Ose who are writing for a popular audience tend to portray the development of modern science as something new a break from past thought about the world rather than a continuation of it It is as though despite Newton s oft uoted remark about the shoulders of giants the ideas of Copernicus Galileo Descartes and Newton and others in other fields came out of nowhere the ideas of Copernicus Galileo Descartes and Newton and others in other fields came out of nowhere facts which show the continuing influence of earlier ideas such as Newton s interest in alchemy are left out or mentioned in passing in an embarrassed mannerThe purpose of Ball s book is to show something of the continuous nature of the development of the philosophical ideas which led to the seventeenth century appearance of modern science in embryonic form Ostensibly he does this by looking at the concept of curiosity how it has changed its meaning and how attitudes towards it changed from The Common Medieval Opinion That It Was To Be Discouraged common medieval opinion that it was to be discouraged likely to lead to heretical thought if uncheckedI say ostensibly because even though the discussion of curiosity is important it did not feel to me that it was the sole focus of the book Apart from anything else Ball is happy to go off on interesting tangents such as the long chapter on seventeenth century ideas about the possibility of life on the moon sparked by Galileo s observations of features similar if a certain amount of wishful thinking was used to earthly terrain as opposed to being a featureless perfect sphere and by the ensuing publication of Kepler s novel Somnium The Dream or Posthumous Work on Lunar Astronomy At least it seems like that is what is happening when the reader starts the chapter in fact it is the first of a series of what are basically case studies examination of some of the popular scientific crazes of the seventeenth century a theme which would make a fascinating book in itselfThere are occasional places where I suspect Ball assumes knowledge in his readership than might be sensible for example he uses the term Whiggish of historical accounts without explaining its meaning It s reasonably clear from the context but could easily confuse anyone who hasn t an interest in the theory of historical writing such as someone interested from the science side of things rather than the history side It is by the way a somewhat derogatory term for old fashioned narrative history which treats the past as a novel from a one sided point of view especially one which paints the individuals as heroes and villains In general though the explanations of what people were doing what they intended how this fitted into the history of science and especially the development of the philosophy of science are admirably clearCuriosity is well worth reading especially if your exposure to history of early modern science is so far LIMITED TO THE TRADITIONAL VERSION WITH HEROES AND VILLAINS to the traditional version with heroes and villains in black and white terms The narrative might become complicated than you had previously thought but then the real world is like that It is curious indeed that a curious person like me never thought that curiosity has a history I thought curiosity was something we re born with Indeed even my dogs are curious as were the racoon babies peering at us as we walked by their nest in the porch of a house in the middle of an inner city neighborhoodCuriously not only has curiosity got a history curiosity had been looked down upon by church and state The history of curiosity is the history of science in the Western World I love the history of science but after the first 200 or so pages curiously I was sick of curious peopleCuriously this is because Ball feels the need to mention such minor curious men that I never heard of Not so curiously I did know of the major and some minor curious men However curious as I am my curiosity failed me as the list of curious thinkers grew and the objects of their curiosity became curiously trivial In short this is well researched and well written but ultimately borin. S a complex story in which the liberation and the taming of curiosity was linked to magic religion literature travel trade and empireBy examining the rise of curiosity we can ask what has become of it today how it functions in science how it is spun and packaged and sold how well it is being sustained and honoured and how the changing shape of science influences the kinds of uestions it may as.
review é PDF, eBook or Kindle ePUB free Ô Philip BallA mixed bag for me Some chapters were fascinating others dull or misleading The best parts were Ball s takes on the literary responses to the scientific revolution in England chapters 8 and 12 first the slew of Moone books that appeared starting in the 1630s speculating about the possibility of life on the moon second the satirical tradition that emerged in the later part of the 17th c If ever there was a book I should give 5 to this is it Unfortunately it is superbly written from a syntax standpoint but totally unengaging If anything it is a 3 dB tougher read than Vom Kreig The subject is not only enthralling but critically Important To Our Civilization Admittedly To Our Civilization Admittedly our civilization Admittedly is complex so the author can be forgiven IMHO for not uite managing to integrate a story I recommend this strongly for any scientist who is an actual nerd and not ust a careerist geek Review title What do we really want to knowAuthor Ball frames a fascinating subject what do we want to know what should we want to know what is and isn t appropriate to know What does science want to know and why what does theology want us to know what to accept by faith and what never to uestion All of these uestions Ball categorizes as curiosity in this deep and sometimes too dense study of the history of science and the scientific revolution which Ball states was neitherIn part as a corrective for those who believe that science developed out of and distinct from magic alchemy and natural philosophy in a small defined set of events in clear contrast to those past and concurrent ways of thinking Ball shows how these ways of thinking all overlapped and intertwined in their subject matter and methods Ball documents how early thinkers now adopted as founding figures of science such as Galileo Newton and Robert Boyle who made a clear break with the unscientific past actually thought in such as Galileo Newton and Robert Boyle who made a clear break with the unscientific past actually thought in and studied subjects congruent with their alchemical peers He also traces philosophies of appropriate areas of study back to Aristotle and Plato and shows how much influence these ancient Greek philosophers still carried in intellectual life centuries later As the definition of curiosity broadened the allowable and patron approved and funded areas of study expanded in the fertile span of years from the 16th to the 18th centuries that are at the core of Ball s historyThe subject matter is sometimes better than Ball s approach to it While he throws out names uotes sources and historical allusions in dense arguments and rapid and sometimes confusing transitions his central uestions can be boiled down to this1 What was allowable and would be funded The church and the governments and kings it both owned and answered to had a large part to say in answer to this uestion Science even before the days of big science cost money and needed royal approval to proceed unhindered Government church authorities and wealthy patrons could provide or withhold as the church did from Galileo these vital necessities and also direct how they were used Ball talks about the cabinets of curiosities wealthy collectors assembled to satisfy their own curiosities and shows how these data collection efforts sometimes drove science and sometimes favored magical and alchemical displays of wonder and sometimes the recipients of the finding or the collections moved freely between both ways of thinking2 What did the thinkers themselves consider worthy of curiousity What did they want to know The answer was sometimes everything which some thinkers considered indiscriminate collection that wasted precious money and brainpower In contrast Ball uotes Francis BaconGod has framed the mind like a glass capable of the image of the universe and desirous to receive it as the eye to receive light and thus it is not only pleased with the variety and vicissitudes of things but also endeavours to find out the laws they observe in their changes and alterationsThis uote powerfully amplifies the philosophy that I esp. There was a time when curiosity was condemned To be curious was to delve into matters that didn't concern you after all the original sin stemmed from a desire for forbidden knowledge Through curiosity our innocence was lostYet this hasn't deterred us Today we spend vast sums trying to recreate the first instants of creation in particle accelerators out of pure desire to know There seems now to. Ouse in The catholic reader the lunchcom website where I post my reviews On the other side were those pro why is the sea salty have animals souls or intelligence has opinion its foundation in the animate body why do human beings not have horns how is it that sound in its passage makes its way through any OBSTACLE WHATEVER HOW IS IT THAT JOY CAN BE whatever how is it that oy can be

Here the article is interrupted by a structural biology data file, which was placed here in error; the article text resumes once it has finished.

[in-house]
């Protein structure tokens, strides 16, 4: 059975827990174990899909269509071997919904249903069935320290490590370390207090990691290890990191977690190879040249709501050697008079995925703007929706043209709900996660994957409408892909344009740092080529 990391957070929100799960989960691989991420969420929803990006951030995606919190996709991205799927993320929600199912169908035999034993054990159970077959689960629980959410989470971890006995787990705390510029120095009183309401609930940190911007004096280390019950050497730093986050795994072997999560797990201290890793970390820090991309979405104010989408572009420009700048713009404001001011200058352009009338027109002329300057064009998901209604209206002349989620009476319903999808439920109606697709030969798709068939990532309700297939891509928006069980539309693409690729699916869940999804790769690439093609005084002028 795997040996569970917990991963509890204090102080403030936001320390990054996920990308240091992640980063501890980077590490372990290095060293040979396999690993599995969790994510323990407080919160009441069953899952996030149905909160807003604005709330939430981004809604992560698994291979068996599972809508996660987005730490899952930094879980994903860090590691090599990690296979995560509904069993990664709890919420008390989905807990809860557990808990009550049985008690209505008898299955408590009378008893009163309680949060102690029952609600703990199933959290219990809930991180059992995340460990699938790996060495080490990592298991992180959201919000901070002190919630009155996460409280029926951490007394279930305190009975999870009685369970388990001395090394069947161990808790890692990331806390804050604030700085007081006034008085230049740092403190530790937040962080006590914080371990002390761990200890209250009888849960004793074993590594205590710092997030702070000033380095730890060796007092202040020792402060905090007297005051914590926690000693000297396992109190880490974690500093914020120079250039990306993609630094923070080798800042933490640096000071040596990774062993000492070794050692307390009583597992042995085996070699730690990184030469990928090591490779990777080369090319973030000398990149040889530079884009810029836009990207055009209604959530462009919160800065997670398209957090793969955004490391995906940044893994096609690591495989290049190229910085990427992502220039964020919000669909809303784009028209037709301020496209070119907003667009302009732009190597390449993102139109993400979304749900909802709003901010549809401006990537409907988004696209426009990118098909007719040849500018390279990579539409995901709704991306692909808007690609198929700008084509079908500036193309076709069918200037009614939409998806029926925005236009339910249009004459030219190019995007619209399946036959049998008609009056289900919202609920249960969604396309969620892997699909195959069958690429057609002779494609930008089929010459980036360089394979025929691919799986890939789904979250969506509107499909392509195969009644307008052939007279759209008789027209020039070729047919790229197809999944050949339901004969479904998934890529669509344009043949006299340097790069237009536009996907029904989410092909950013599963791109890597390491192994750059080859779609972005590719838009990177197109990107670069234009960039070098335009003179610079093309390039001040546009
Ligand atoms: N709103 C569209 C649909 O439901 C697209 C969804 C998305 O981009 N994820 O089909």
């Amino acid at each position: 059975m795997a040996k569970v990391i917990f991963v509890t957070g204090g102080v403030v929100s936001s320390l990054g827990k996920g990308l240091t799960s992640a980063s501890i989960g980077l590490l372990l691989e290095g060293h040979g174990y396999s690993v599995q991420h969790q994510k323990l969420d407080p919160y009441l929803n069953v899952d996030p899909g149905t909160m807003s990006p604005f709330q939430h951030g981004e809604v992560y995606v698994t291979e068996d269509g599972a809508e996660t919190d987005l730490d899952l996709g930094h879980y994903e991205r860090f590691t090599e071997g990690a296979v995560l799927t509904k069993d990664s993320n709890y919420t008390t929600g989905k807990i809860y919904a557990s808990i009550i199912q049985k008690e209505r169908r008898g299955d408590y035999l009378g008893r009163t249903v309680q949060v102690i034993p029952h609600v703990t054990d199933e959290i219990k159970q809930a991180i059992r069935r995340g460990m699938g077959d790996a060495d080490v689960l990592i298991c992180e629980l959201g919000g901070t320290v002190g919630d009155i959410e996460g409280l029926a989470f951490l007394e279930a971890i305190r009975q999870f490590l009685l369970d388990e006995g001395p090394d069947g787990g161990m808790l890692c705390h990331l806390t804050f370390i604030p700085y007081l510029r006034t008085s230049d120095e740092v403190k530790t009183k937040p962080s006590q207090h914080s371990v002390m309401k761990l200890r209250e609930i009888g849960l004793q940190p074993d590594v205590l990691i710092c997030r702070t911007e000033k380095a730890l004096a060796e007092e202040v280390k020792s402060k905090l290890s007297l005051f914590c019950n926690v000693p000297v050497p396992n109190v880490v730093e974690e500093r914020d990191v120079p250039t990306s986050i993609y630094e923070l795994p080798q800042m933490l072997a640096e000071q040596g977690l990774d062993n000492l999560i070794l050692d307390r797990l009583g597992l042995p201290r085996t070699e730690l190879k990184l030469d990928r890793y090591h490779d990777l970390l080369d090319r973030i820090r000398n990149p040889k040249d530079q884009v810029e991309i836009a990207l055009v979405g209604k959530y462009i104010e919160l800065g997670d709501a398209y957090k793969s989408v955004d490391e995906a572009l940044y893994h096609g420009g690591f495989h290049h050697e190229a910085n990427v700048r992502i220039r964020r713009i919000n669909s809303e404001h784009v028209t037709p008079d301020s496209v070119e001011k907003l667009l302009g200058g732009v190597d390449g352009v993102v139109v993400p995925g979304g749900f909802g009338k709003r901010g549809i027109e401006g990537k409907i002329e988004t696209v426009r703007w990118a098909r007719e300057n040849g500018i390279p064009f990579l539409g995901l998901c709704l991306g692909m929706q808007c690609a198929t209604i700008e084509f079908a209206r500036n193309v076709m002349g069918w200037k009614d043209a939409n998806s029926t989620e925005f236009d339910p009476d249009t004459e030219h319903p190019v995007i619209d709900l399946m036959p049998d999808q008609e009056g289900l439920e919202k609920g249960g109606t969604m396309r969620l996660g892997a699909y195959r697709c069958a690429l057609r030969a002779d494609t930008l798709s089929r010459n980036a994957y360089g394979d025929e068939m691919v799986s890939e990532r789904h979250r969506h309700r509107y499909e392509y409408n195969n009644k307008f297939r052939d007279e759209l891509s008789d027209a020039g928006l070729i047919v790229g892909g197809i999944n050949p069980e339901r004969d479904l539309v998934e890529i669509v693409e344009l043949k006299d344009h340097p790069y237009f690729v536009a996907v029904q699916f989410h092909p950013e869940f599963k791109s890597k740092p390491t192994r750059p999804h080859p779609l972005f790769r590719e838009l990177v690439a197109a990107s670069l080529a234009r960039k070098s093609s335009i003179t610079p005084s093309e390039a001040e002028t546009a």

CAUSE OF TEARS WHY ARE THEof tears why are the of uneual length why if you have intercourse with a woman after she has lain with a leper will you catch the disease while she will escape what reason is there for the universality of death why do we need food so freuently or at all why are the living afraid of the bodies of the dead how is the globe supported in the middle of the air why does the inflow of the rivers not increase the bulk of the ocean why if a vessel be full and its lower part open does water not issue from it unless the upper lid be first removed when one atom is moved are all moved since whatever is in a state of motion moves something else thus setting up infinite motion why do winds travel along the earth s surface and not in an upward direction why does a sort of perpetual shadow brood over the moon granted that the stars are alive on what food do they live ought we regard the cosmos as an inanimate body a living thing or a god Adelard of Bath c1120 This took me such a long time to get into that I decided to abandon it The language was often dense and lofty which made the first chapters nearly inaccessible for me Plus the opening is mostly hair splitting about what the word curiosity meant in a variety of cultures contexts and languages So I was doing a lot of mental wandering and zoning out needing to back up and start pages paragraphs and sentences over Later on though when Ball finally gets to individual instances and players in the expansion of scientific literacy That s when this took off and became enjoyable But you have to sit through a lot of droning first and it never really clicked for me interest wise3 stars out of 5 Not my favorite Pop Science author by a long shot I must admit that this book s best uality is probably the author s ambivalence about what he is talking about To be sure I have a very different perspective on science and curiosity and their larger cultural matters and this book does a good ob at reminding the reader if such a reminder is necessary that science has always carried with it a large amount of baggage relating to the larger culture and its own ideas and belief systems Had the author not been deeply interested in science he likely would have never written this book and cer A great history of the so called scientific revolution of the 16th and 17th centuries He examines the main characters and ideas in the revolution and their cultural context It s pretty academic in tone which is okay but it s far of a history book than a book about the evolution of curiosity There are sections on curiosity how it went from being sacrilegious to being necessary for the learning about the world around us But I guess it was heavier with history and phil Curiosity was considered a vice in the middle ages and before It is a cardinal virtue in the middle ages and before It is a cardinal virtue in these days It is a term of praise This book takes a look at the scientific revolution in the 17th century and charts the rising fortunes of curiosity and wonder This is also a good history of the scientific revolution with a large cast Galileo Kepler Newton Bacon Boyle Hooke Lippershays Pepys and almost every notable natural philosopher of the time This is a crucial period in Western civilization and ultimately world civilization We slowly formed from pre scientific superstition and scholasticism the beginings of the scientific world view Philip Ball keeps the story interesting by showing the relationships between these people as they hammered out the modern world This review first appeared on my blog hereHistories of what is known as the scientific revolution especially th. Be no uestion too vast or too trivial to be ruled out of bounds Why can fleas ump so high What is gravity What shape are clouds Today curiosity is no longer reviled but celebratedExamining how our inuisitive impulse first became sanctioned changing from a vice to a virtue Curiosity begins with the age when modern science began a time that spans the lives of Galileo and Isaac Newton It reveal.